This is a multi color engraving so that means we will need to engrave, remove the work piece, fill with resin, then mount and engrave again. So while we could engrave everything at once, it could be a problem if you overfill a groove and resins mix. This is why I did it color by color.
After making the set up you need to make the jobs, I used 5 separate Engravings from the 2D drop down menu.
Step 4: First Engraving
Time for the first Engraving, so select Engraving in the 2D menu and select the contours(Colors) you want to engrave, always Simulate and make sure the colors you want are the only ones being selected. You can see that the a small outline of other objects are cut in picture above, this shows the difficulty in only selecting one contour.
Step 5: Remove Any Islands
During the engraving process islands may be left behind, I used a chisel to just pop them off. The benefits of using plywood. MDF was much more difficult.
Step 6: Stain the Wood
Ok, this could have been a starting step but as long as you stain and lacquer before you pour the resin you're fine. This is plywood with veneer so I didn't want to mill off the oak by accident if resin stained it or soaked it before staining.
Step 7: Pour the Resin and Possible Wax.
The resin is self explanatory but I used the wax because it acted to keep layers more separate and contained, it also made the resin set higher giving the final piece slightly three dimensional effects in some places.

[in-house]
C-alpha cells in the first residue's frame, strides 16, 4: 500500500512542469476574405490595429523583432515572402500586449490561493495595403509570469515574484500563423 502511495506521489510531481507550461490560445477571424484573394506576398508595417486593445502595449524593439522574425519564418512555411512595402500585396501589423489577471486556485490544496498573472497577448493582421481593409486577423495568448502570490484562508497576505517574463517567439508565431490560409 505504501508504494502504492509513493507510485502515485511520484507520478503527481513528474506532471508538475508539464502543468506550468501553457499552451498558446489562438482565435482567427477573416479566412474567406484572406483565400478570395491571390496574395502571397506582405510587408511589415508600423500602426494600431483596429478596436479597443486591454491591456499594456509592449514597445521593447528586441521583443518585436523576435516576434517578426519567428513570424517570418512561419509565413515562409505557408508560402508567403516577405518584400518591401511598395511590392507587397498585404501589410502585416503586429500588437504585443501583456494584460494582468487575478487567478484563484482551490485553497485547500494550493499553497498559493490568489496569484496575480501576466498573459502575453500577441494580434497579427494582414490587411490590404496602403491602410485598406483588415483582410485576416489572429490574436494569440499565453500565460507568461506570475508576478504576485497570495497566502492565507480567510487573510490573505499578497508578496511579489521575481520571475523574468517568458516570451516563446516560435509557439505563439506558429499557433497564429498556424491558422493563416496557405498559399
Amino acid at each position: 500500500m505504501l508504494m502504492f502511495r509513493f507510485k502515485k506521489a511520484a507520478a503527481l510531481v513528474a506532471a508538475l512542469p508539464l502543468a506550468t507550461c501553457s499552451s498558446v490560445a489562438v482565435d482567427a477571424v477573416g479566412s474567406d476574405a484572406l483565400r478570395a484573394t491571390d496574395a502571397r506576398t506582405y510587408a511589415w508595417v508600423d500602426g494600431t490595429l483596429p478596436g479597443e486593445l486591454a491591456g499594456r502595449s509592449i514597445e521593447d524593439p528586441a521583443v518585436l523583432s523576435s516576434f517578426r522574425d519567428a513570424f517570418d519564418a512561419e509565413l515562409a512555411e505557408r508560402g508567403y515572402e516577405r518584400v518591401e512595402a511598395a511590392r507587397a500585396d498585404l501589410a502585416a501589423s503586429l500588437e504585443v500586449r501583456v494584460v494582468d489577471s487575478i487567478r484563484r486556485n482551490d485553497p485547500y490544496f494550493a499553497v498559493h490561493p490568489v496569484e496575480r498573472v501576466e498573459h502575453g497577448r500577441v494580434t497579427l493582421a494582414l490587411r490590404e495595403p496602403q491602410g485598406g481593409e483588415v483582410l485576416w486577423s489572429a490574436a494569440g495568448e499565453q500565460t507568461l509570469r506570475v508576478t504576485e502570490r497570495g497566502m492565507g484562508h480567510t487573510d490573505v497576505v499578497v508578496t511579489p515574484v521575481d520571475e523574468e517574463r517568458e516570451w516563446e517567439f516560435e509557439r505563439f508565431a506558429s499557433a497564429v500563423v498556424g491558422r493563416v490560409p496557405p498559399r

Step 8: Elk and Fire Engravings
I created two different engraving jobs for the Elk and Fire colors and decided to engrave them both at the same time, Here I can show you that it may be a good idea to select two or more engraving steps using (CTRL+select) for windows and (IHAVENOIDEABECAUSEMACSAREEXPENSIVE) for Macs. Simulate them both and if nothing conflicts then start engraving.
Step 9: Engrave and Pour Resins
I engraved the elk and the flames at the same time because they were suitably apart from one another. So I poured the separate resins and let them set.
Step 10: Remove the Wax With Science
At this point the wax had served its purpose so I gently scraped most of it off then used vegetable oil and a rag to dissolve the remaining wax. Any places that resin could spill would be removed in following engravings, it also impairs fine detail when pouring.
I used a petroleum based wax but most waxes in general are all nonpolar compounds, in chemistry, "Like dissolves like", as such, you can dissolve nonpolar compounds can be dissolved by other nonpolar compounds, vegetable oil being one.
Step 11: You Know What to Do
Make a new Engraving, select contours, and repeat. I believe in you.
Step 12: Rinse and Repeat
I forgot to record the red resin and engraving but at this point Its just a repeating cycle of engrave, pour, and set.
So the order in this case was;
1 Clouds and mountains(Green)
2 Elk(Blue) and flames(Purple)
3 Cloak and bow(Red)
Then you're done.
Step 13: Additionally....
Always save your glow resin, it's great to confuse pets.
Step 14: Conclusions
This was a fascinating challenge to me but I enjoyed it. The only issue was that it was so time consuming, between the setting times, engraving, and software, this project was over a week of hard work. If you do this, then expect the difficulty to increase with the complexity but if you do it right, you'll love the pay off.
Participated in the
Indoor Lighting Contest